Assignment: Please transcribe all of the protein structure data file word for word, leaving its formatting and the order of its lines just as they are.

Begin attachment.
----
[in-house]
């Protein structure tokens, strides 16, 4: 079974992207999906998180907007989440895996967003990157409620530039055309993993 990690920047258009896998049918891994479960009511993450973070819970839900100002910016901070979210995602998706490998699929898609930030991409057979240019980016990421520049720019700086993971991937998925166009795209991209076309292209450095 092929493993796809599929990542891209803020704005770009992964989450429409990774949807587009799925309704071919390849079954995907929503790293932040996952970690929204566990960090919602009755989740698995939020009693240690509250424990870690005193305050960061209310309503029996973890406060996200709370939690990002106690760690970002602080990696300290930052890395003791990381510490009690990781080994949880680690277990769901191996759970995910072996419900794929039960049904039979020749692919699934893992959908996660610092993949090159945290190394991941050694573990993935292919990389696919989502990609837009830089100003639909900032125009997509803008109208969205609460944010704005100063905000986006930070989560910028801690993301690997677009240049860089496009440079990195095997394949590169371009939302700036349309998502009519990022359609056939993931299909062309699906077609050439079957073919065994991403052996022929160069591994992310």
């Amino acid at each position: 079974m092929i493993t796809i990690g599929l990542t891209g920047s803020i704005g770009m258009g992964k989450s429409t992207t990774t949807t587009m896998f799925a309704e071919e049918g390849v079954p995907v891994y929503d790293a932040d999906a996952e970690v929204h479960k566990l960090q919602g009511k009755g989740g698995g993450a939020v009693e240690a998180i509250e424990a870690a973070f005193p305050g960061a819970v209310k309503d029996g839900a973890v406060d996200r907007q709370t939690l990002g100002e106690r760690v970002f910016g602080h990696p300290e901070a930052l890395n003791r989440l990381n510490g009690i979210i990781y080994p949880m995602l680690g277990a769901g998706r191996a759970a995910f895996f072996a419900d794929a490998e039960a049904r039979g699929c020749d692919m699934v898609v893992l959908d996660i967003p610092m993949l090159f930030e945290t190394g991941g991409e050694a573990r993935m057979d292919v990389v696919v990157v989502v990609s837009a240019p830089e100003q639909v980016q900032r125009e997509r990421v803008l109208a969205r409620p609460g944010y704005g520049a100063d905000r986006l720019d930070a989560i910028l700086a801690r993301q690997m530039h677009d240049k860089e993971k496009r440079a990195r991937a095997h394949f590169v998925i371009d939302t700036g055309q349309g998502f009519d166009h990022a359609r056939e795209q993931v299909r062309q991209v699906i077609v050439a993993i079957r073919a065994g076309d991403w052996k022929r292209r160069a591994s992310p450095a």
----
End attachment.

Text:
[in-house]
């Protein structure tokens, strides 16, 4: 079974992207999906998180907007989440895996967003990157409620530039055309993993 990690920047258009896998049918891994479960009511993450973070819970839900100002910016901070979210995602998706490998699929898609930030991409057979240019980016990421520049720019700086993971991937998925166009795209991209076309292209450095 092929493993796809599929990542891209803020704005770009992964989450429409990774949807587009799925309704071919390849079954995907929503790293932040996952970690929204566990960090919602009755989740698995939020009693240690509250424990870690005193305050960061209310309503029996973890406060996200709370939690990002106690760690970002602080990696300290930052890395003791990381510490009690990781080994949880680690277990769901191996759970995910072996419900794929039960049904039979020749692919699934893992959908996660610092993949090159945290190394991941050694573990993935292919990389696919989502990609837009830089100003639909900032125009997509803008109208969205609460944010704005100063905000986006930070989560910028801690993301690997677009240049860089496009440079990195095997394949590169371009939302700036349309998502009519990022359609056939993931299909062309699906077609050439079957073919065994991403052996022929160069591994992310």
């Amino acid at each position: 079974m092929i493993t796809i990690g599929l990542t891209g920047s803020i704005g770009m258009g992964k989450s429409t992207t990774t949807t587009m896998f799925a309704e071919e049918g390849v079954p995907v891994y929503d790293a932040d999906a996952e970690v929204h479960k566990l960090q919602g009511k009755g989740g698995g993450a939020v009693e240690a998180i509250e424990a870690a973070f005193p305050g960061a819970v209310k309503d029996g839900a973890v406060d996200r907007q709370t939690l990002g100002e106690r760690v970002f910016g602080h990696p300290e901070a930052l890395n003791r989440l990381n510490g009690i979210i990781y080994p949880m995602l680690g277990a769901g998706r191996a759970a995910f895996f072996a419900d794929a490998e039960a049904r039979g699929c020749d692919m699934v898609v893992l959908d996660i967003p610092m993949l090159f930030e945290t190394g991941g991409e050694a573990r993935m057979d292919v990389v696919v990157v989502v990609s837009a240019p830089e100003q639909v980016q900032r125009e997509r990421v803008l109208a969205r409620p609460g944010y704005g520049a100063d905000r986006l720019d930070a989560i910028l700086a801690r993301q690997m530039h677009d240049k860089e993971k496009r440079a990195r991937a095997h394949f590169v998925i371009d939302t700036g055309q349309g998502f009519d166009h990022a359609r056939e795209q993931v299909r062309q991209v699906i077609v050439a993993i079957r073919a065994g076309d991403w052996k022929r292209r160069a591994s992310p450095a």